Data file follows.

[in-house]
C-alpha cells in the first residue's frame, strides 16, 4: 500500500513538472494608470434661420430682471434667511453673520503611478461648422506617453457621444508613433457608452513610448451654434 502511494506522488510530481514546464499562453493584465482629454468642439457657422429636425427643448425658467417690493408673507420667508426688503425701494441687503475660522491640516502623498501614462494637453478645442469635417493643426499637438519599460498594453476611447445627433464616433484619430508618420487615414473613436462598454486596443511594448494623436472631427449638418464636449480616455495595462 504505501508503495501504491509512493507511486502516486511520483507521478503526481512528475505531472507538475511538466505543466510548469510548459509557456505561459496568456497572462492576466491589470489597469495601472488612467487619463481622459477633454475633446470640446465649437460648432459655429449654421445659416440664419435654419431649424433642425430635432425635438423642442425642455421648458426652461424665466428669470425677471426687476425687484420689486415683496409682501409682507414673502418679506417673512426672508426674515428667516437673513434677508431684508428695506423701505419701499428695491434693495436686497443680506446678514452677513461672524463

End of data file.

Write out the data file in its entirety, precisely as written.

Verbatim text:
[in-house]
C-alpha cells in the first residue's frame, strides 16, 4: 500500500513538472494608470434661420430682471434667511453673520503611478461648422506617453457621444508613433457608452513610448451654434 502511494506522488510530481514546464499562453493584465482629454468642439457657422429636425427643448425658467417690493408673507420667508426688503425701494441687503475660522491640516502623498501614462494637453478645442469635417493643426499637438519599460498594453476611447445627433464616433484619430508618420487615414473613436462598454486596443511594448494623436472631427449638418464636449480616455495595462 504505501508503495501504491509512493507511486502516486511520483507521478503526481512528475505531472507538475511538466505543466510548469510548459509557456505561459496568456497572462492576466491589470489597469495601472488612467487619463481622459477633454475633446470640446465649437460648432459655429449654421445659416440664419435654419431649424433642425430635432425635438423642442425642455421648458426652461424665466428669470425677471426687476425687484420689486415683496409682501409682507414673502418679506417673512426672508426674515428667516437673513434677508431684508428695506423701505419701499428695491434693495436686497443680506446678514452677513461672524463